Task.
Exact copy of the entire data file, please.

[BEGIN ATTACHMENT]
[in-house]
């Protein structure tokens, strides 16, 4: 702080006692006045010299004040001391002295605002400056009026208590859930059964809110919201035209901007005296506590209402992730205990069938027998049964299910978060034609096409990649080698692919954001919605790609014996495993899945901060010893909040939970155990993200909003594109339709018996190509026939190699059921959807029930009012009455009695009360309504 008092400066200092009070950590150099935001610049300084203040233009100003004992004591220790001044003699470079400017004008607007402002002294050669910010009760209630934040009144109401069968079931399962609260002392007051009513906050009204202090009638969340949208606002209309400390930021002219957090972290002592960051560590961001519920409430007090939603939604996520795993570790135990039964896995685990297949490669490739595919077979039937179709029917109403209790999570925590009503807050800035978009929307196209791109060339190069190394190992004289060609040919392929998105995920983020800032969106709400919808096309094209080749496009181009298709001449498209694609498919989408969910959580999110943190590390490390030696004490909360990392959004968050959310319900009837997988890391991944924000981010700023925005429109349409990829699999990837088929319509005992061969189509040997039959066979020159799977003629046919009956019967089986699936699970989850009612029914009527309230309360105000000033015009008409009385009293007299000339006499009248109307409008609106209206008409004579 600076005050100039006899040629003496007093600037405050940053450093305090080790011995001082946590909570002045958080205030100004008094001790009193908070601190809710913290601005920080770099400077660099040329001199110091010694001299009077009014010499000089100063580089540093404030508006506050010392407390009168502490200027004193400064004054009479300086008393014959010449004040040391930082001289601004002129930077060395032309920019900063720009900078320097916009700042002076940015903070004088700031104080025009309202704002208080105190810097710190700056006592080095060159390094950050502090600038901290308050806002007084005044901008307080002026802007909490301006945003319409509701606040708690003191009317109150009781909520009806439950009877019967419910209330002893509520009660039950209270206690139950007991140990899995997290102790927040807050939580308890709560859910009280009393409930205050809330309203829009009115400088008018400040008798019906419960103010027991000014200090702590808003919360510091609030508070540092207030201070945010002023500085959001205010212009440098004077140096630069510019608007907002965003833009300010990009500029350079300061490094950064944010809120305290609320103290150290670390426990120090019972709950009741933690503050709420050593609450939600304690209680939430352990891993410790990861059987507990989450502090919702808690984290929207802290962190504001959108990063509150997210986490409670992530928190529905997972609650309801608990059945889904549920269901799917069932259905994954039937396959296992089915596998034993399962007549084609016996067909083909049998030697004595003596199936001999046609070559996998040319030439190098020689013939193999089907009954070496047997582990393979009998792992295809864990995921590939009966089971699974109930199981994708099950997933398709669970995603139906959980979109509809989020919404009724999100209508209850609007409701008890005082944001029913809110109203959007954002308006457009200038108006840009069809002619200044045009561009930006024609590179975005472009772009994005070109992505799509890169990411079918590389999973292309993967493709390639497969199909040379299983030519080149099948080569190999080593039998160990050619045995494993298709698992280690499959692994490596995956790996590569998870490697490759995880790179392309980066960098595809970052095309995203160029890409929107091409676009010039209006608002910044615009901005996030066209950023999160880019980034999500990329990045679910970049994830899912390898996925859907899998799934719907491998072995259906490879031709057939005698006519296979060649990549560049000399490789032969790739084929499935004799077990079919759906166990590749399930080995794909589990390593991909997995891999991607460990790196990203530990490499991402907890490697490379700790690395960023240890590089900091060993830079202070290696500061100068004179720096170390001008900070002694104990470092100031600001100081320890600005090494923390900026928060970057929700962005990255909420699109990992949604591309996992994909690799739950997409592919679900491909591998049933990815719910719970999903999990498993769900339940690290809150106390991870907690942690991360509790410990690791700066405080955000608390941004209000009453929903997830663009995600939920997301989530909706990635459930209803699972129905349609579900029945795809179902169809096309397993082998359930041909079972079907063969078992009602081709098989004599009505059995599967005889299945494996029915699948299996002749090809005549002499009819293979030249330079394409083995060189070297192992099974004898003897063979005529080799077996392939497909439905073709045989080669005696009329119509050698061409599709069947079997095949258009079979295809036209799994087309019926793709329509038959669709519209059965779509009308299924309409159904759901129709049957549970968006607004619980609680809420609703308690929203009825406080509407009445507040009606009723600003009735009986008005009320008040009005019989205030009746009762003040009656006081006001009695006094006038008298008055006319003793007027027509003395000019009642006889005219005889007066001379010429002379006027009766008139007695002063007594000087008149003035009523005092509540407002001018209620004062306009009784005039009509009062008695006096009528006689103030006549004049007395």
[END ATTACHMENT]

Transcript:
[in-house]
């Protein structure tokens, strides 16, 4: 702080006692006045010299004040001391002295605002400056009026208590859930059964809110919201035209901007005296506590209402992730205990069938027998049964299910978060034609096409990649080698692919954001919605790609014996495993899945901060010893909040939970155990993200909003594109339709018996190509026939190699059921959807029930009012009455009695009360309504 008092400066200092009070950590150099935001610049300084203040233009100003004992004591220790001044003699470079400017004008607007402002002294050669910010009760209630934040009144109401069968079931399962609260002392007051009513906050009204202090009638969340949208606002209309400390930021002219957090972290002592960051560590961001519920409430007090939603939604996520795993570790135990039964896995685990297949490669490739595919077979039937179709029917109403209790999570925590009503807050800035978009929307196209791109060339190069190394190992004289060609040919392929998105995920983020800032969106709400919808096309094209080749496009181009298709001449498209694609498919989408969910959580999110943190590390490390030696004490909360990392959004968050959310319900009837997988890391991944924000981010700023925005429109349409990829699999990837088929319509005992061969189509040997039959066979020159799977003629046919009956019967089986699936699970989850009612029914009527309230309360105000000033015009008409009385009293007299000339006499009248109307409008609106209206008409004579 600076005050100039006899040629003496007093600037405050940053450093305090080790011995001082946590909570002045958080205030100004008094001790009193908070601190809710913290601005920080770099400077660099040329001199110091010694001299009077009014010499000089100063580089540093404030508006506050010392407390009168502490200027004193400064004054009479300086008393014959010449004040040391930082001289601004002129930077060395032309920019900063720009900078320097916009700042002076940015903070004088700031104080025009309202704002208080105190810097710190700056006592080095060159390094950050502090600038901290308050806002007084005044901008307080002026802007909490301006945003319409509701606040708690003191009317109150009781909520009806439950009877019967419910209330002893509520009660039950209270206690139950007991140990899995997290102790927040807050939580308890709560859910009280009393409930205050809330309203829009009115400088008018400040008798019906419960103010027991000014200090702590808003919360510091609030508070540092207030201070945010002023500085959001205010212009440098004077140096630069510019608007907002965003833009300010990009500029350079300061490094950064944010809120305290609320103290150290670390426990120090019972709950009741933690503050709420050593609450939600304690209680939430352990891993410790990861059987507990989450502090919702808690984290929207802290962190504001959108990063509150997210986490409670992530928190529905997972609650309801608990059945889904549920269901799917069932259905994954039937396959296992089915596998034993399962007549084609016996067909083909049998030697004595003596199936001999046609070559996998040319030439190098020689013939193999089907009954070496047997582990393979009998792992295809864990995921590939009966089971699974109930199981994708099950997933398709669970995603139906959980979109509809989020919404009724999100209508209850609007409701008890005082944001029913809110109203959007954002308006457009200038108006840009069809002619200044045009561009930006024609590179975005472009772009994005070109992505799509890169990411079918590389999973292309993967493709390639497969199909040379299983030519080149099948080569190999080593039998160990050619045995494993298709698992280690499959692994490596995956790996590569998870490697490759995880790179392309980066960098595809970052095309995203160029890409929107091409676009010039209006608002910044615009901005996030066209950023999160880019980034999500990329990045679910970049994830899912390898996925859907899998799934719907491998072995259906490879031709057939005698006519296979060649990549560049000399490789032969790739084929499935004799077990079919759906166990590749399930080995794909589990390593991909997995891999991607460990790196990203530990490499991402907890490697490379700790690395960023240890590089900091060993830079202070290696500061100068004179720096170390001008900070002694104990470092100031600001100081320890600005090494923390900026928060970057929700962005990255909420699109990992949604591309996992994909690799739950997409592919679900491909591998049933990815719910719970999903999990498993769900339940690290809150106390991870907690942690991360509790410990690791700066405080955000608390941004209000009453929903997830663009995600939920997301989530909706990635459930209803699972129905349609579900029945795809179902169809096309397993082998359930041909079972079907063969078992009602081709098989004599009505059995599967005889299945494996029915699948299996002749090809005549002499009819293979030249330079394409083995060189070297192992099974004898003897063979005529080799077996392939497909439905073709045989080669005696009329119509050698061409599709069947079997095949258009079979295809036209799994087309019926793709329509038959669709519209059965779509009308299924309409159904759901129709049957549970968006607004619980609680809420609703308690929203009825406080509407009445507040009606009723600003009735009986008005009320008040009005019989205030009746009762003040009656006081006001009695006094006038008298008055006319003793007027027509003395000019009642006889005219005889007066001379010429002379006027009766008139007695002063007594000087008149003035009523005092509540407002001018209620004062306009009784005039009509009062008695006096009528006689103030006549004049007395």